President Barack Obama plans to mark the beginning of a politically divided Congress with a State of the Union speech stressing shared responsibility for reining in the deficit and boosting the country’s capacity to compete with foreign economic rivals, according to two Democratic officials.
Obama will seek to use the nationally televised Jan. 25 address to pivot from the response to the financial crisis that occupied much of the first two years of his presidency to a vision of how to meet longer-range economic challenges, the White House has told congressional allies.
As a preview, White House press secretary Robert Gibbs pointed to a Dec. 6 speech Obama gave in Winston-Salem, North Carolina, in which the president called the competition from rising economies such as China, South Korea and India “our generation’s Sputnik moment” — a reference to the Soviet Union’s launch of the first satellite in 1957, ahead of the U.S.
“The most important contest we face is not between Democrats and Republicans,” Obama said in that speech. “It’s between America and our economic competitors all around the world.”
White House allies have been told not to expect a detailed budget plan in the speech, though the president will call for tough choices and may offer examples. Building on the competitiveness theme, he will call for investment in “innovation, education and infrastructure” and is likely to cite funding for high-speed rail that was included in the $814 billion economic-stimulus package, allies have been told.
A call to promote greater accountability in the educational system, a policy goal shared by some in the Republican Party that now controls the U.S. House, also will be featured in the speech. The administration is pressing for a revision of the Elementary and Secondary Education Act, the law that President George W. Bush cast as “No Child Left Behind,” to encourage higher student achievement and additional teacher training.
Obama has “been laser-like focused on education from Day One,” Secretary of Education Arne Duncan said in an interview. “I think you’ll see that reflected in the State of the Union.”
The themes build on the recent agenda of the president, who this week hosted a state visit by Chinese President Hu Jintao, leader of a nation viewed as both an economic rival and a promising export market. During the visit, the administration announced export deals to China worth $45 billion, including final approval of a $19 billion purchase of 200 Boeing Co. aircraft, all previously announced.
Since the election losses his Democratic Party sustained in November, Obama also has reached out to business leaders. Among the overtures have been a trade deal with South Korea, an extension of Bush-era tax cuts for high-income families, the appointment of former JPMorgan Chase & Co. executive William Daley as chief of staff, and a planned Feb. 7 speech before the U.S. Chamber of Commerce to discuss job creation.
Obama has expressed interest in overhauling the tax system, though there has been conflict among his advisers over how much emphasis to put on it in the speech, said a top administration official. Another question is how the president will address recommendations from his bipartisan deficit commission, including calls to cut Social Security benefits.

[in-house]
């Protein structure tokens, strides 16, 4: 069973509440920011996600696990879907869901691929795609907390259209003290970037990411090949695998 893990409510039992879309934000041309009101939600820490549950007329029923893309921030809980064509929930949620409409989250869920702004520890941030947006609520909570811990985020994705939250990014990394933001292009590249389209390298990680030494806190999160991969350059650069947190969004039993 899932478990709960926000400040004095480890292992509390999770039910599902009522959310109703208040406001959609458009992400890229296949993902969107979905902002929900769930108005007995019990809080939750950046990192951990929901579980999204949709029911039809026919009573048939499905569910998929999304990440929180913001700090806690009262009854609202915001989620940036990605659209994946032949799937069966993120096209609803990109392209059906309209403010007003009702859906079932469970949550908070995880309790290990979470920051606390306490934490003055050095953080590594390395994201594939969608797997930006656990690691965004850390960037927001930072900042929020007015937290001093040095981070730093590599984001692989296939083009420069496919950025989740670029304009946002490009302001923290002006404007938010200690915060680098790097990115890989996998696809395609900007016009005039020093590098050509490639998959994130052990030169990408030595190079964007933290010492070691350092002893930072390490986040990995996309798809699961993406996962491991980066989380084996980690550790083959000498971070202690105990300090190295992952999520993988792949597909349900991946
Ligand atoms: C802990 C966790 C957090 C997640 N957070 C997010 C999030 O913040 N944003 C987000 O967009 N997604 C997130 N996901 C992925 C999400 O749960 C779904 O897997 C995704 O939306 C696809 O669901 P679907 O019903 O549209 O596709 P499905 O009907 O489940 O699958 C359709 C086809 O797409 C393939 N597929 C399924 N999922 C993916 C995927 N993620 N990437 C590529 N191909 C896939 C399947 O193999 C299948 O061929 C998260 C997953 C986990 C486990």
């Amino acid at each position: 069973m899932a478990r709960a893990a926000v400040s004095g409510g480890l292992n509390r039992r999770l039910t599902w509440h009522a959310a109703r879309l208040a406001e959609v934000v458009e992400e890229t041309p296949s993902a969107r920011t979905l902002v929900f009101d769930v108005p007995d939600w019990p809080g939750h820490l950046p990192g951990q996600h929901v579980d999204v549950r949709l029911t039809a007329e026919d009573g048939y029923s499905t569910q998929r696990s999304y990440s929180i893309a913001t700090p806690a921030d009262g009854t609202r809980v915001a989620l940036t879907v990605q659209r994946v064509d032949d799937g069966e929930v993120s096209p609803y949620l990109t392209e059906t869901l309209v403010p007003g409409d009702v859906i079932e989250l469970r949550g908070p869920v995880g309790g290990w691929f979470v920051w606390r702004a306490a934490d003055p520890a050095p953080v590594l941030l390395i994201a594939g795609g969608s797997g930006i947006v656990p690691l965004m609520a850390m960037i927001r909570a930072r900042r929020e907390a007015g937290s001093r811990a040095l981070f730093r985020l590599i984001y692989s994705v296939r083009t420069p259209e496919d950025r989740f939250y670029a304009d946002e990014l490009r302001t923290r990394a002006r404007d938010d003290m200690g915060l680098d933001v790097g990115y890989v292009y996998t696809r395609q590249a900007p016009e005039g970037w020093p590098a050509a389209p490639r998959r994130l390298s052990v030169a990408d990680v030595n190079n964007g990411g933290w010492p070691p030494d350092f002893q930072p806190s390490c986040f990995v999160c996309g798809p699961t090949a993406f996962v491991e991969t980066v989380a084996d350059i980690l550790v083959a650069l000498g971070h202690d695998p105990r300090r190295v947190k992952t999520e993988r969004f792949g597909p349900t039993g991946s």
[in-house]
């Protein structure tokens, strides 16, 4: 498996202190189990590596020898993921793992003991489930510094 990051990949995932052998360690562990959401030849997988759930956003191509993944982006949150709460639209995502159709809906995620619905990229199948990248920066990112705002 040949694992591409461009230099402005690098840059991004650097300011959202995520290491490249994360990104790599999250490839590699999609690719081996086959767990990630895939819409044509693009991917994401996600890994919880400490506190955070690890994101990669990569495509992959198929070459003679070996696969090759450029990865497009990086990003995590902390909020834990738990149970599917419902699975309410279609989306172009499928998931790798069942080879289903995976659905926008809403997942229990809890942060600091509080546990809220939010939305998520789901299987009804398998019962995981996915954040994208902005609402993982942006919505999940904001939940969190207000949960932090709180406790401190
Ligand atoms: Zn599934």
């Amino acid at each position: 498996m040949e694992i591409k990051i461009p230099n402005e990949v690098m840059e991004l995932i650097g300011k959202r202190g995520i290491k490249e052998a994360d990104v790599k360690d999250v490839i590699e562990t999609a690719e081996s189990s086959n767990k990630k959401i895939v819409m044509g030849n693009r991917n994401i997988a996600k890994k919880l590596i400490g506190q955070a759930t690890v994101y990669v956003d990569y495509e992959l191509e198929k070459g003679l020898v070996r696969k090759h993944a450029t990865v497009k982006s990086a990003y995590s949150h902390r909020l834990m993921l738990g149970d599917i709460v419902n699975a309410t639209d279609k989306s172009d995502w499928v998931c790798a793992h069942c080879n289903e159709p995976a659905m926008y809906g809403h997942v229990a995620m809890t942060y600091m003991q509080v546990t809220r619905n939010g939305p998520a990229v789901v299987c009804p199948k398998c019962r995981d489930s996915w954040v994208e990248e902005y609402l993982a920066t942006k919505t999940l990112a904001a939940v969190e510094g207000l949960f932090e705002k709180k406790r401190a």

The competitiveness theme provides a framework that incorporates those issues as well as other favorite causes of the president, such as developing clean-energy technology.
The ideas Obama plans to highlight meet a political imperative for a president who is gearing up for re-election at a time of 9.4 percent unemployment, said Tad Devine, a Democratic strategist who worked on the presidential campaigns of Vice President Al Gore in 2000 and Senator John Kerry of Massachusetts in 2004.
Opportunity for ‘Vision’
“Obama has to convince people he got the country out of a deep ditch, and now he knows where he wants to take us,” Devine said. “I don’t think he has supplied that short, coherent economic vision for the future yet, and I think the State of the Union is an opportunity for him to do it.”
It is especially important to present an economic strategy the public can easily grasp if, as most forecasters expect, Obama faces re-election with continuing high unemployment, Devine said. Unemployment in 2012 will average 8.5 percent, according to the median forecast of 53 economists surveyed by Bloomberg News this month.
“He’s got to lay out an economic vision for the future that has a runway longer than two years,” Devine said. “He’s got to say if we stay on this course we can get back to prosperity, and there’s only one way to get there.”
Despite the longest stretch of unemployment rates above 9 percent since monthly records began in 1948, American businesses and investors have prospered since Obama took office. The Standard & Poor’s 500 Index has risen more than 50 percent since his inauguration, and U.S. corporate profits reached a record in the third quarter of 2010.
The theme of overcoming partisan divisions resonates with independent voters and women, both large constituencies that Obama won in 2008 yet Democrats lost in 2010, Devine said. Among independents, 52 percent supported Obama in 2008 versus 37 percent who backed Democratic House candidates in 2010. Among women, 56 percent supported Obama in 2008 versus 48 percent who voted for Democratic House candidates in 2010, exit polls show.
Obama’s job-approval ratings have been climbing since the November election. In a Wall Street Journal/NBC News poll taken Jan. 13-17, after his speech at a memorial service in Tucson, Arizona, urging a more civil political discourse, his job approval reached 53 percent. Among independents, positive views of his performance surpassed negative views for the first time since August 2009.
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